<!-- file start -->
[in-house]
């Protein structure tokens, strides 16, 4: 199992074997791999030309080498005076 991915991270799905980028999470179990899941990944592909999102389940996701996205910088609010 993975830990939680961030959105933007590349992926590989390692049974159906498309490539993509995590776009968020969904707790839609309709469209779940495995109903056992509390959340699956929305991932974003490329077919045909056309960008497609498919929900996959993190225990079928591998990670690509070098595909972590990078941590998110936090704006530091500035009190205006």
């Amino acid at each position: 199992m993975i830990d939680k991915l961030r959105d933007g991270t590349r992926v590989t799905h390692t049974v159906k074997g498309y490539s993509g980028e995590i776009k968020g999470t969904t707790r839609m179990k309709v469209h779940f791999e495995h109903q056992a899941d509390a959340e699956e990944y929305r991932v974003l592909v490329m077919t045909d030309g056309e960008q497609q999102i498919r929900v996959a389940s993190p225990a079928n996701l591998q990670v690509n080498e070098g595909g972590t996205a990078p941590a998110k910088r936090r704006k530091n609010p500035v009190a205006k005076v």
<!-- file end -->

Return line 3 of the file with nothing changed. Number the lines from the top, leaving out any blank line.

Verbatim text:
């Amino acid at each position: 199992m993975i830990d939680k991915l961030r959105d933007g991270t590349r992926v590989t799905h390692t049974v159906k074997g498309y490539s993509g980028e995590i776009k968020g999470t969904t707790r839609m179990k309709v469209h779940f791999e495995h109903q056992a899941d509390a959340e699956e990944y929305r991932v974003l592909v490329m077919t045909d030309g056309e960008q497609q999102i498919r929900v996959a389940s993190p225990a079928n996701l591998q990670v690509n080498e070098g595909g972590t996205a990078p941590a998110k910088r936090r704006k530091n609010p500035v009190a205006k005076v």